2014: IEC ‘united and ready despite hiccups’

2013-10-09 14:06

Independent Electoral Commission (IEC) deputy chairperson Terry Tselane says the commission is united and ready to deliver elections despite “hiccups” that have rocked it.

The IEC plans to recruit 2 million voters next month when it embarks on a two-day voter registration drive, in which it will target mainly the youth.

Almost 74% of eligible voters are on the voters’ roll, but the commission falls short of the target of 80%, which it hopes to reach during the registration drive.

The IEC has been in the spotlight after Public Protector Thuli Madonsela found that there were irregularities in the contract to procure the organisation’s new headquarters, and fingered IEC boss Pansy Tlakula for a conflict of interest in the awarding of the multimillion-rand contract.

Parliament is currently looking into Madonsela’s report.

This morning, Tlakula said the commission had avoided the international trend of declining voter turnout, saying there was no better way to mark 20 years of freedom than ensuring that every eligible South African registered to vote in 2014 general elections.

She also encouraged new voters, who are popularly known as the “born-free” registration, to register to vote.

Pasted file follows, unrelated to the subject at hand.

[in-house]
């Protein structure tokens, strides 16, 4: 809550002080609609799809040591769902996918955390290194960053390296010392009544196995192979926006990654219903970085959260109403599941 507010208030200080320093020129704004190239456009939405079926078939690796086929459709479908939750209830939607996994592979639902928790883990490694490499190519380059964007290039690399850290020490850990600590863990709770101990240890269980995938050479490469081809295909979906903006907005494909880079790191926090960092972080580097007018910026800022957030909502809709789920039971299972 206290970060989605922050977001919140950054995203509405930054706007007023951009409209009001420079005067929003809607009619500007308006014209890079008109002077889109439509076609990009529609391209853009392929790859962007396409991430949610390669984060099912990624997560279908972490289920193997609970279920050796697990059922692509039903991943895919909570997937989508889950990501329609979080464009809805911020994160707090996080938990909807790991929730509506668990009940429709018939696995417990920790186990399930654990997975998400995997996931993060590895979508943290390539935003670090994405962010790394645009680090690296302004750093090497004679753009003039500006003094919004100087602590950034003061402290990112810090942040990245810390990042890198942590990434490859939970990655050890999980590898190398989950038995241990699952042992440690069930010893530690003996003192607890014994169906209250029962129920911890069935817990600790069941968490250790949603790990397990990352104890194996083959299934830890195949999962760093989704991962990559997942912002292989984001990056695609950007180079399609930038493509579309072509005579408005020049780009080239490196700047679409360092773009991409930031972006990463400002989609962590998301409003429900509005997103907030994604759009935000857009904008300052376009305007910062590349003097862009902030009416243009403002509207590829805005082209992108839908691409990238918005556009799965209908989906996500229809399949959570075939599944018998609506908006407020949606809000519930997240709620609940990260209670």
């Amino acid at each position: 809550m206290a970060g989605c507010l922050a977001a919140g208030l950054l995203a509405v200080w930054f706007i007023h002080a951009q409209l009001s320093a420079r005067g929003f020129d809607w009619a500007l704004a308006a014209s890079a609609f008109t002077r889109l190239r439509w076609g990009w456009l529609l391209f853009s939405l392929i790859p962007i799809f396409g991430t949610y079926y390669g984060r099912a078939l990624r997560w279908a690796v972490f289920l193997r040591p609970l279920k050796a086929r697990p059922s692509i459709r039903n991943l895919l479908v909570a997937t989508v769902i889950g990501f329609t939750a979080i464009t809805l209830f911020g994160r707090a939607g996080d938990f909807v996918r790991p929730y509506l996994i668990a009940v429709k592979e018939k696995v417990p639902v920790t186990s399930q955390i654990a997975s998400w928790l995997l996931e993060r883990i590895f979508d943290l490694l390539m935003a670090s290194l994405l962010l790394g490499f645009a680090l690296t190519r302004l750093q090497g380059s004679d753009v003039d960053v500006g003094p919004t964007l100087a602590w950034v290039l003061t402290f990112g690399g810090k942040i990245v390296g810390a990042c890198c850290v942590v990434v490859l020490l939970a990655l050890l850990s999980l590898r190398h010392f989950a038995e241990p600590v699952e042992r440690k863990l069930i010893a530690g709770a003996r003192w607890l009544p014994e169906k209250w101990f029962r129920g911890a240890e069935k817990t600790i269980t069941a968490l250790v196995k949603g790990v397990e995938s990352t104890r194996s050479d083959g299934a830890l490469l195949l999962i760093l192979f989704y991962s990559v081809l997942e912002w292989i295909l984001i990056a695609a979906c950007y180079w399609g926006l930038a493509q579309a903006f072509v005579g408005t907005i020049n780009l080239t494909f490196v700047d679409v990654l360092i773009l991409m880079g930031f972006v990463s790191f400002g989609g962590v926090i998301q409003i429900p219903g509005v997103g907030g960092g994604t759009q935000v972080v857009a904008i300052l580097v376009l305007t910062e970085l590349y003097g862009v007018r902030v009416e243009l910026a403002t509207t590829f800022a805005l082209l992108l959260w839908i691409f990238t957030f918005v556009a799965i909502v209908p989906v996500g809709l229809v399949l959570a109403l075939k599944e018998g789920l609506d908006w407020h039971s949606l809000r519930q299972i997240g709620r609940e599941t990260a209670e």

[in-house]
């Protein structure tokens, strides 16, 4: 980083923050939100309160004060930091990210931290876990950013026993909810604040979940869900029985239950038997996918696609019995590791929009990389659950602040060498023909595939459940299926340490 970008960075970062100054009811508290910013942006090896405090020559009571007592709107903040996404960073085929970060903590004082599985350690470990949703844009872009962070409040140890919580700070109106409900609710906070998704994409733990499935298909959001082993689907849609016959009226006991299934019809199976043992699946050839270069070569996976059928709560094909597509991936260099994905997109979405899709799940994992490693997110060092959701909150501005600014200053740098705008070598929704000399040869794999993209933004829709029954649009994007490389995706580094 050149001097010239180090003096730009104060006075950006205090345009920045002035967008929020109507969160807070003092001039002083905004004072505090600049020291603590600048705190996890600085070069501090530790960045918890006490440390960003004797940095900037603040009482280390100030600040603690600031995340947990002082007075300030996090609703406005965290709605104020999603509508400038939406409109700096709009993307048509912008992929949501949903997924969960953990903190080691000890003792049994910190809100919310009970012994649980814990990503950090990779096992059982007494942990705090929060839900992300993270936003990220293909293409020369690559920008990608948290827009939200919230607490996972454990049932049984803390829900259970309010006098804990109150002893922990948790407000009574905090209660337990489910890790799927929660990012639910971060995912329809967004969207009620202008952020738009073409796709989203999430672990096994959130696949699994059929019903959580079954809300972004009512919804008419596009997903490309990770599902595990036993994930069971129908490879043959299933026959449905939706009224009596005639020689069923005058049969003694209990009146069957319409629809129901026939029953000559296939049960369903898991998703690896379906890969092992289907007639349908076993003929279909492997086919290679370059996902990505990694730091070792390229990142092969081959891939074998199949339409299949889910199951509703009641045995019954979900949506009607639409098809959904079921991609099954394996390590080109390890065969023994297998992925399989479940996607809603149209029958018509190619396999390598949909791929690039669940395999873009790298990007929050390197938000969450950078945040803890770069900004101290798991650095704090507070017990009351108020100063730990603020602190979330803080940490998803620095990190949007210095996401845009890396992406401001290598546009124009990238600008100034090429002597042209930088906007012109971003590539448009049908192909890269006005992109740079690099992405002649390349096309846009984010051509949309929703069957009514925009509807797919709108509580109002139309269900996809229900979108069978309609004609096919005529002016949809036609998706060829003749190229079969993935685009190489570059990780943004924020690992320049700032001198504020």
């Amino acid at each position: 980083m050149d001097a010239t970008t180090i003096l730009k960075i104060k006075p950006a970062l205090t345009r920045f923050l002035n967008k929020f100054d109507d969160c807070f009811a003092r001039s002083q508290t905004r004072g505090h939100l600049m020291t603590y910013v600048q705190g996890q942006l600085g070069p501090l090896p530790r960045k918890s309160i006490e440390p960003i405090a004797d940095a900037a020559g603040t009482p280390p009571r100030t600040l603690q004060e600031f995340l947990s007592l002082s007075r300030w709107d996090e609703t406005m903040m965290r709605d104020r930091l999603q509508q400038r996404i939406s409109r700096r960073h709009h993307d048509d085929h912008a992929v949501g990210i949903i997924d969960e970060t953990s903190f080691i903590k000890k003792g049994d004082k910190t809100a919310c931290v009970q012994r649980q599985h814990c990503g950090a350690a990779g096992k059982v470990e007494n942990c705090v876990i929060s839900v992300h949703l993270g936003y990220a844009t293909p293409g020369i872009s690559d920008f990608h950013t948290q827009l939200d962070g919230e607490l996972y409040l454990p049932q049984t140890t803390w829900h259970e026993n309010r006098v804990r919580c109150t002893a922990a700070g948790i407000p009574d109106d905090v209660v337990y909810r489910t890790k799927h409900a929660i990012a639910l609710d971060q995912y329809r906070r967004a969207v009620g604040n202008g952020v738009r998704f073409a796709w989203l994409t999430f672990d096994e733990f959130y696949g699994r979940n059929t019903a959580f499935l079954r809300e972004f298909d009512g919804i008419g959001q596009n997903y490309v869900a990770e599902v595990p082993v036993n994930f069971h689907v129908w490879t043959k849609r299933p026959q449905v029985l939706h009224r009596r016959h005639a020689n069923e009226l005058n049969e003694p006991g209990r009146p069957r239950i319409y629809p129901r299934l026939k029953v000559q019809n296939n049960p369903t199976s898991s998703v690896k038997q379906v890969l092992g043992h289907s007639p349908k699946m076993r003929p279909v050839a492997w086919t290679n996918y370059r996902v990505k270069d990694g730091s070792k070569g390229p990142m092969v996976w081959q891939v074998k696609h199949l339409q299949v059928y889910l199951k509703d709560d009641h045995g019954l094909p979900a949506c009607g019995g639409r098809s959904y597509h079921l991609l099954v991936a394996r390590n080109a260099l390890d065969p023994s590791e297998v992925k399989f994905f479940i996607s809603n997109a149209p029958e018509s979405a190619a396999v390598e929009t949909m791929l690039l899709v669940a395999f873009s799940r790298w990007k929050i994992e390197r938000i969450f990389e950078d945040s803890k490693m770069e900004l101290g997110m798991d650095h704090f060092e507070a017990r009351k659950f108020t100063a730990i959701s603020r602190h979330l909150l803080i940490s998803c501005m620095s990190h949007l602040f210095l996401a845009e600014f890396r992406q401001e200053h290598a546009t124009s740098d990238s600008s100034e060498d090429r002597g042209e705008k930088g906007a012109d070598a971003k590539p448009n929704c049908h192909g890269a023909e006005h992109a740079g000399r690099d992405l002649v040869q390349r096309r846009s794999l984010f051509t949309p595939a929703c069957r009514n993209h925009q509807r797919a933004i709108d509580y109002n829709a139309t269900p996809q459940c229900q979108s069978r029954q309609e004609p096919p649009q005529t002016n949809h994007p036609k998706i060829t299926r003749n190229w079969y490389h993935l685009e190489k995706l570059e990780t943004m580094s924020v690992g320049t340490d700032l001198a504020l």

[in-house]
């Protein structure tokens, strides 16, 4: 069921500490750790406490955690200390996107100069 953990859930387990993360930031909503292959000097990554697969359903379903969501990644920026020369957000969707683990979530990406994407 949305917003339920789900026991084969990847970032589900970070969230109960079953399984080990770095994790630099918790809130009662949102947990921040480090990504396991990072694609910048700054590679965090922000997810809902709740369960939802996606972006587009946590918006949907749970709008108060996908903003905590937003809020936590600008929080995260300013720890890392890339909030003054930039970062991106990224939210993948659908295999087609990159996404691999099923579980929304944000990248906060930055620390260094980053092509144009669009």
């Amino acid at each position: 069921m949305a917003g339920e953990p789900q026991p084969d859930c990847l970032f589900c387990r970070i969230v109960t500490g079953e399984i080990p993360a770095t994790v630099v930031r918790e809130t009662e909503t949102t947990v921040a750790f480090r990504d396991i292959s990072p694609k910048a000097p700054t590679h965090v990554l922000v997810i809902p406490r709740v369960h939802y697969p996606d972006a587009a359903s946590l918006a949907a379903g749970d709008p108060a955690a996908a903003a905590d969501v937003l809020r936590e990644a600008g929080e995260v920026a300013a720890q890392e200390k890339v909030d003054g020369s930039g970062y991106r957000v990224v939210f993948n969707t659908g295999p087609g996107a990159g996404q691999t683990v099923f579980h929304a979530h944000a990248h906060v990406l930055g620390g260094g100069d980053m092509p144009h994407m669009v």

“Democracy was achieved at a great price and should not be taken for granted. The right to vote was achieved through tireless efforts by many South Africans of previous generations.

“We should therefore treasure and use the opportunity to exercise this right to vote. To fail to do so would be a disservice to so many who have gone before,” she said.

Chief electoral officer Mosotho Moepya said there would be 9.4% more voting stations than there were during the 2011 municipal elections. There are 22 262 voting districts in total.

The 44 534 officials who will be running the campaign exclude people who have held political office in the past five years, and parties will be given the list to vet.

The logo for this year had been designed to appeal to young voters, said IEC Deputy CEO Nomsa Masuku.

Masuku said South Africans should be concerned that young voters were underrepresented on the voters’ roll.

She said this meant they were not directly involved in influencing the affairs of the country.

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